• Vastly improved documentation.
  • Tools to build Docker images and deploy OpenStack via Ansible in Docker containers.
  • Build containers for CentOS, Oracle Linux, RHEL, and Ubuntu distributions.
  • Build containers from both binary packaging and directly from source.
  • Development environments using Heat, Vagrant, or bare-metal.
  • All “core” OpenStack services implemented as micro-services in Docker containers.
  • Minimal host deployment target dependencies requiring only docker-engine and docker-py.

The following services can be deployed via Ansible in 12 to 15 minutes with 3 node high availability:

  • ceph for glance, nova, cinder  
  • cinder (only ceph is implemented as a backend at this time)
  • glance
  • haproxy
  • heat
  • horizon
  • ironic (tech preview)
  • keystone
  • mariadb with galera replication
  • memcached
  • murano
  • neutron
  • nova
  • rabbitmq
  • swift

Kolla’s implementation is stable and the core reviewers feel Kolla is ready for evaluation by operators and third party projects.  We strongly encourage people to evaluate the included Ansible deployment tooling and are keen for additional feedback.

Preserving contaner properties via volume mounts

In the Kolla project, we were heavily using host bind mounts to share filesystem data with different containers.  A host bind mount is an operation where a host directory, such as /var/lib/mysql is mounted directly into the container at some specific location.

The docker syntax for this operation is:

sudo docker run -d -v /var/lib/mysql:/var/lib/mysql -e MARIADB_ROOT_PASSWORD=password kollaglue/centos-rdo-mariadb-app

This pulls and starts the kollaglue/centos-rdo-mariadb-app container and bind mounts /var/lib/mysql from the host into the container at the same location.  This allows all containers to share the host’s /var/lib/mysql that are started with this bindmount.

Through months of trial and error, we found bind mounting host directories to be highly suboptimal.

Containers exhibit three magic properties.

  • Containers are declarative in nature. A container either starts or fails to start, and should do so consistently. Even though containers typically run imperative code, the imperative nature is abstracted behind a declarative model. So it is possible that an imperative change in the how the container starts could remove this spectacular property. If the service relies on a database, or data stored on the filesystem, the system becomes non-deterministic. Determinism is a major advantage of declarative programming.
  • Containers are immutable. The contents, once created can not be modified except by the container software itself. It is almost like composing an entire distribution including compilers and library runtimes as one binary to be run.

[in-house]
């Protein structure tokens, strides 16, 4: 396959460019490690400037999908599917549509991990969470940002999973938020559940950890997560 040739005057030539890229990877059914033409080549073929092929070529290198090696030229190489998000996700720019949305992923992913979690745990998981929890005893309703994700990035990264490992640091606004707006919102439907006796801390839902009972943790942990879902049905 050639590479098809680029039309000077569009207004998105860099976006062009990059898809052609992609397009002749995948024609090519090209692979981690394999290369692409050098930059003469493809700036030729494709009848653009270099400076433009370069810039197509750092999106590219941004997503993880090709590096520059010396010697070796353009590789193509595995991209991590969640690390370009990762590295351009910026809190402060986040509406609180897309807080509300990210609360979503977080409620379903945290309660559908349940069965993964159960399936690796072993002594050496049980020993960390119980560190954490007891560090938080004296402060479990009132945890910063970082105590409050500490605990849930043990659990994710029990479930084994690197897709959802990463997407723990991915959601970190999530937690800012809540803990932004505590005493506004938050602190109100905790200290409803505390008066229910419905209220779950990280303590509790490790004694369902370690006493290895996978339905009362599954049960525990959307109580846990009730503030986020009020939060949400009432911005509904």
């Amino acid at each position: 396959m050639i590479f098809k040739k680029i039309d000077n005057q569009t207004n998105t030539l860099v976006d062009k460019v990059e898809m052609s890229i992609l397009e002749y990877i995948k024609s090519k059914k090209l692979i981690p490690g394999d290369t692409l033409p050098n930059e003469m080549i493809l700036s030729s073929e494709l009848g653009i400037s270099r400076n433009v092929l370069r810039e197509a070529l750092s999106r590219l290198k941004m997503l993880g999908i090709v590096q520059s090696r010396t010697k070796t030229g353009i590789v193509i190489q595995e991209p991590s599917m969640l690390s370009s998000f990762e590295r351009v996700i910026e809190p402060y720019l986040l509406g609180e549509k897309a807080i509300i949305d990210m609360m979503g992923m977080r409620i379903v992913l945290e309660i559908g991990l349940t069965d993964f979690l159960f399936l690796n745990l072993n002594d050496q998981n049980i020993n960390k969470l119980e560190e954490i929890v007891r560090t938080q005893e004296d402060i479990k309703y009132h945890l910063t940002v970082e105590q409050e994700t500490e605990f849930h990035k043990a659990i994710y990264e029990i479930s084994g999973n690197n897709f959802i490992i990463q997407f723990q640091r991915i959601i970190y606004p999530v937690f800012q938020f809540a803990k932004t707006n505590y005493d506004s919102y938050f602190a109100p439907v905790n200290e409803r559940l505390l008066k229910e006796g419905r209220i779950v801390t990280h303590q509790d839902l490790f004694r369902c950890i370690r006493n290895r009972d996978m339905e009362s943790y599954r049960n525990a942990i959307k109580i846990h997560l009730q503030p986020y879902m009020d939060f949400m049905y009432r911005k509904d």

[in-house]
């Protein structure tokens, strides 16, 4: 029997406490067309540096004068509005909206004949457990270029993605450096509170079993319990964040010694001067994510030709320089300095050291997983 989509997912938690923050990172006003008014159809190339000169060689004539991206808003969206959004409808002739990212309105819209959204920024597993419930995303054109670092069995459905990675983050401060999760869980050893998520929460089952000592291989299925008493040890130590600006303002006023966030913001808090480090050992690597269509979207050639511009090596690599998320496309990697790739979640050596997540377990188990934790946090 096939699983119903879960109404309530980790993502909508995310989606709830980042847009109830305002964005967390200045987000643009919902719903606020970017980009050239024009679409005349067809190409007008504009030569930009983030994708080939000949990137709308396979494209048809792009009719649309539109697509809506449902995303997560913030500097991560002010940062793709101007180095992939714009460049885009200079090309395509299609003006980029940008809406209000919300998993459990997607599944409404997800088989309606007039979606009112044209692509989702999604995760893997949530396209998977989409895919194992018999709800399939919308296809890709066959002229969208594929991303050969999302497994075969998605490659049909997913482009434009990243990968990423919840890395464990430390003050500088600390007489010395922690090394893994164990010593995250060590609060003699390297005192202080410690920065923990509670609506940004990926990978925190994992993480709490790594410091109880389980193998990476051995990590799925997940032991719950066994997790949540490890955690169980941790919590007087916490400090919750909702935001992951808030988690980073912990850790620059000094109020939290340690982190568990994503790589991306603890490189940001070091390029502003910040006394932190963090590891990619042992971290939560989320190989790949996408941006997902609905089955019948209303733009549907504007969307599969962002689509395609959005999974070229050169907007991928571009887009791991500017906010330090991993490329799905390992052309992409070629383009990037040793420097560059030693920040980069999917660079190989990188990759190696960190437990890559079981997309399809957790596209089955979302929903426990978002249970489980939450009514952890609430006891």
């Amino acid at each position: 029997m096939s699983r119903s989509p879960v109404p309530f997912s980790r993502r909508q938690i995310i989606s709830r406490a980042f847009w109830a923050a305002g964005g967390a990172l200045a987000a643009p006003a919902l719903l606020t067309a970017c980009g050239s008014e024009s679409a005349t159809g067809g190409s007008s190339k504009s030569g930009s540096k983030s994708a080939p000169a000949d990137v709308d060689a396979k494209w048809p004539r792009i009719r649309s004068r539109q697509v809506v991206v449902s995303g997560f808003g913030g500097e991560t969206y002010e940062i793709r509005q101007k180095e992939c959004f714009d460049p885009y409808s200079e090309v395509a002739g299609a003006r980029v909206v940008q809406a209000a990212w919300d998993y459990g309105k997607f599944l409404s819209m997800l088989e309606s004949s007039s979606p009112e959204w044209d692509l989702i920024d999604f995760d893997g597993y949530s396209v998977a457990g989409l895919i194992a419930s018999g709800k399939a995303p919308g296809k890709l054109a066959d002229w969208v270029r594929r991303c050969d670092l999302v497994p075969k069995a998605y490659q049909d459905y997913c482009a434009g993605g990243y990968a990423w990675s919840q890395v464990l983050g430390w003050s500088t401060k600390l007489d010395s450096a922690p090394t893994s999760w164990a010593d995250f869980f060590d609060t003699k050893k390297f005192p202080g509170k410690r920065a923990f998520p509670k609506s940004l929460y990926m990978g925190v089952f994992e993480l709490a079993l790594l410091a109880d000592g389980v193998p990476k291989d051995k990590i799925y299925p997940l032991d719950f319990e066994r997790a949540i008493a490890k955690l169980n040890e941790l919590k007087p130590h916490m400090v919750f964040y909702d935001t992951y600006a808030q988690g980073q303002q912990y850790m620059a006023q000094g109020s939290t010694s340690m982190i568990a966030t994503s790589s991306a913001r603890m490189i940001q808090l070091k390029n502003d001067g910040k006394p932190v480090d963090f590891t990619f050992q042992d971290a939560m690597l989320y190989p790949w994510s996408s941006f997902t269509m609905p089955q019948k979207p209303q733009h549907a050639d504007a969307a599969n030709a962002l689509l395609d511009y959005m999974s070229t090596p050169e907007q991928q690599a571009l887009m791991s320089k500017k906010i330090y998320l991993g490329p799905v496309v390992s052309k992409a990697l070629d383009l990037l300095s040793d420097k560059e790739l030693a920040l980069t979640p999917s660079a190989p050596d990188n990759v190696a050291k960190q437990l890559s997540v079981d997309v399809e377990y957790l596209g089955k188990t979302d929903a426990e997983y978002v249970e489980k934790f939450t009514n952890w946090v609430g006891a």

• Containers should be idempotent. A container should be able to be re-run consistently without failing if it started correctly the first time.

Using a host bind mount weakens or destroys the three magic properties of containers.  Docker, Inc. is intuitively aware this was a problem so they implemented docker data volume containers.  A docker data container is is a container that is started once and creates a docker volume.  A docker volume is permanent persistent storage created by the VOLUME operation in a Dockerfie or the –volume command.  Once the data container is created, it’s docker volume is always available to other docker containers using the volumes-from operation.

The following operation starts a data container based upon the centos image, creates a data volume called /var/lib/myql, and finally runs /bin/true which exits quickly:

docker run -d --name=mariadb_data --volume=/var/lib/mysql centos true

Next the container ID must be retrieved to start the application container:

sudo docker ps -a
CONTAINER ID   IMAGE           COMMAND  CREATED         STATUS                    PORTS  NAMES
56361937ac79    centos:latest  "true"   10 minutes ago  Exited (0) 10 minutes ago        mariadb_data

Next we run the mariadb-app container using the –volumes-from feature. Note docker allows short-hand specification of container id, so in this example 56 is the centos data container 56361937ac79:

sudo docker run -d --volumes-from=56 -e MARIADB_ROOT_PASSWORD=password kollaglue/centos-rdo-mariadb-app

When using data volume containers, all the correct permissions are sorted out by docker automatically. Data is shared between containers. Most importantly it is more difficult to modify the container’s volume contents from outside the container. All of these benefits help preserve the declarative, immutable, and idempotent properties of containers.

We also use data containers for nova-compute in Kolla.  We still continue to use bind mounts in some circumstances.  For example, nova-api needs to run modprobe to load kernel modules.  To support that we allow bind mounting of /var/lib/modules:/var/lib/modules with the :ro (read only) flag.

We also continue to have some container-writeable bind mounts.  The nova-libvirt container requires /sys/fs/cgroups:/sys/fs/cgroups to be bind mounted.  Some types of super privileged containers cannot get away from bind mounts, but most of the Kolla system now runs without them.